# How to calculate energy transfer in inductive heating?

I designed an inductance heater. Its inductor is calculated 50 uH as below: And I draw 9.4 A AC current at 33 Khz of it.

But, I want to know how to calculate the transferred energy to the working piece. Take this schematic into account: Its power graph as below: As you see some of the power is Reactance but there is always magnetic flux even when the power on the inductor is negative. Do I need to take the absolute value of the power as below? Or it would be wrong and there is another calculation for the energy transfer ratio?

• You can compute energy in an inductance with the formula 1/2*L*i^2 – MathieuL May 23 '16 at 22:34
• The power consume by the inductance is only the resistive part. You can't multiply directly the voltage by the current. The result of that is the apparent power in VA. If you want to get the real power you need to know the power factor – MathieuL May 23 '16 at 22:38
• The power is transfered to the work piece by inducing a current in the workpiece. An inductive heater is sort of like a transformer with a shorted secondary (and weak coupling between primary and secondary). In order to establish how much power is transferred, you probably need to measure the impedance with and without the work piece. Any increase in the resistive component of the impedance represents the effective resistance of the load. That is what I think. Not being an expert. You cannot calculate power transfer without considering the effect of the workpiece. – mkeith May 24 '16 at 2:05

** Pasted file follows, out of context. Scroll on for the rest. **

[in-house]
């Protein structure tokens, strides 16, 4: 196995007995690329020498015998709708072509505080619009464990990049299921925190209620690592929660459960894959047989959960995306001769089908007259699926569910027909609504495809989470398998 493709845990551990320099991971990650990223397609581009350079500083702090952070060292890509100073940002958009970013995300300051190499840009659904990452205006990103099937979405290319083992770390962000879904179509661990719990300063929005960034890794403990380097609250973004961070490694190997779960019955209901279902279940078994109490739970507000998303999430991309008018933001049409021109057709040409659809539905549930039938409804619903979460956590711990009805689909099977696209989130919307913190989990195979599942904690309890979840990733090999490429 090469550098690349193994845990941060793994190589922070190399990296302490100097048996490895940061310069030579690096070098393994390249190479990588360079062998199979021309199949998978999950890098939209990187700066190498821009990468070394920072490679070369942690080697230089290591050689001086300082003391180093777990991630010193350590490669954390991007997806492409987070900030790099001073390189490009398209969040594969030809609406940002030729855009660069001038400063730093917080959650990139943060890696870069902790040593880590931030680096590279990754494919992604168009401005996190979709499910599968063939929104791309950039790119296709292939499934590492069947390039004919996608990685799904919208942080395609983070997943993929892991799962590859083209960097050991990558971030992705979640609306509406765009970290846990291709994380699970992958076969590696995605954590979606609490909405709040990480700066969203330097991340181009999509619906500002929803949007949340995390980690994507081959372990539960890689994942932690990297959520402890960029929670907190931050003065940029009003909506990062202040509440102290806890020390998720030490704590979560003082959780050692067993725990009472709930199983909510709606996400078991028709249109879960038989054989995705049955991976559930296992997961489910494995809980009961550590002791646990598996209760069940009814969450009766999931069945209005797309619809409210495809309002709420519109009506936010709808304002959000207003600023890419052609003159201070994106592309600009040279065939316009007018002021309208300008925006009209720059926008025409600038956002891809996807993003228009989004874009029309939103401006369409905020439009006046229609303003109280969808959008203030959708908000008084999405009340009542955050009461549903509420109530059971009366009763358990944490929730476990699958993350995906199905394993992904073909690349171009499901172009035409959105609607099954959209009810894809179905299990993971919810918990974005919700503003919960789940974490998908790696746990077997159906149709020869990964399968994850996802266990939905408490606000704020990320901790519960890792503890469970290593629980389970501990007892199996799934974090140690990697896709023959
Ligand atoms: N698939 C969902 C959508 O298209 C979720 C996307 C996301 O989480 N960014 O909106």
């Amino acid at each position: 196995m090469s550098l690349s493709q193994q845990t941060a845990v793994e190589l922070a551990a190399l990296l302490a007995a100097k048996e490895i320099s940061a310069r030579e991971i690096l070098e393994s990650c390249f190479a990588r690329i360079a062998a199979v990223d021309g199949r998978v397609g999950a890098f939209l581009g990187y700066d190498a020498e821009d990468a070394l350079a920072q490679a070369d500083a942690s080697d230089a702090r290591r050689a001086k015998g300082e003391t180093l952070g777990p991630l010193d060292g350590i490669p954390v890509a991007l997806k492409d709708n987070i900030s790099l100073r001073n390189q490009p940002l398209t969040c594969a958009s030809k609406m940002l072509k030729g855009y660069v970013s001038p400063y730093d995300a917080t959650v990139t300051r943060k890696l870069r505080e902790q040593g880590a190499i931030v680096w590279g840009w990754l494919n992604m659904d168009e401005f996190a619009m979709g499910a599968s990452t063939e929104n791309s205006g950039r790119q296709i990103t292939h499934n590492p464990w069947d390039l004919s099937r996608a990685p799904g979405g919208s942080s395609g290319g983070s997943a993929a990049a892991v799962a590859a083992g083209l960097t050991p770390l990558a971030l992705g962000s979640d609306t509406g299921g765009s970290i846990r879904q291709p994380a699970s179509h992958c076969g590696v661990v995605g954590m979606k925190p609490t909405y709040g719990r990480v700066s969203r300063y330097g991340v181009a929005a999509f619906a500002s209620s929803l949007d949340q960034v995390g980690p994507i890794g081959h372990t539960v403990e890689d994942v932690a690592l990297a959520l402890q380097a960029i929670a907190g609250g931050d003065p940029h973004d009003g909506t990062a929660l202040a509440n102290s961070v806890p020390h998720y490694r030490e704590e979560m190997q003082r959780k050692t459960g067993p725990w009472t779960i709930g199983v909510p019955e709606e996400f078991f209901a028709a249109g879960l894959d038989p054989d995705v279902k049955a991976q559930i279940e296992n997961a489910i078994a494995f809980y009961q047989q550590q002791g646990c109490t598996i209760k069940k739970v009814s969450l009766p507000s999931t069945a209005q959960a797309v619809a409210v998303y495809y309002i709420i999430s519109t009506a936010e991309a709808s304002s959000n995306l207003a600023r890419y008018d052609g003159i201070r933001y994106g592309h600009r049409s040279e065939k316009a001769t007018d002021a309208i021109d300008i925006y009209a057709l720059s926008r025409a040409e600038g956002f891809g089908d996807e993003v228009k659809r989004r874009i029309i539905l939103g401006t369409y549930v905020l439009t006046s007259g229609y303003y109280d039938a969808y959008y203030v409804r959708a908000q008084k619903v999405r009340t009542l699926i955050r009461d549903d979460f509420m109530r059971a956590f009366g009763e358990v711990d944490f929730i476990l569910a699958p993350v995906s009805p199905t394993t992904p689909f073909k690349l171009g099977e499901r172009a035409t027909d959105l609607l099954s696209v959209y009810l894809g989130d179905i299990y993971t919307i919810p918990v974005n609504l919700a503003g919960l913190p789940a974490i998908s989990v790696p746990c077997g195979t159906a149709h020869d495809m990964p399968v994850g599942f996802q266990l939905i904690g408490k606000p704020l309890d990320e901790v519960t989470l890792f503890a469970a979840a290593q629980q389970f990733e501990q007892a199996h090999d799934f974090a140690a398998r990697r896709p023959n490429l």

Energy transfer in an inductive heater happens only due to the coupling of the primary inductance with the secondary load, which appears as a weakly coupled inductive load with a near-dead-short across the coil.

You can see an attempt to reverse-engineer a commercially available induction cooker here, which includes a SPICE simulation.

The inductive heating element is modelled like so: simulate this circuit – Schematic created using CircuitLab

Note that K1 here (the coupling between L1, the primary coil and L2, the load model) is 0.99 - i.e. very strongly coupled. I am not sure why this model was chosen - there is no evidence of it having been measured. To then find the power being transferred, you can simply measure the RMS power in the heating load.

As a side-note - to calculate the real power being dissipated in the inductor in your circuit, you need to calculate the average of the instantaneous power dissipation over a whole number of cycles (as it seems you have almost done in the green power graph - make sure you average over an integer number of peak-to-peak or trough-to-trough cycles, not the 11.5 cycles you have in that diagram). You will find it is a low number (all your real power is dissipated in that sharp peak) - and this makes sense, because there is no load in your schematic.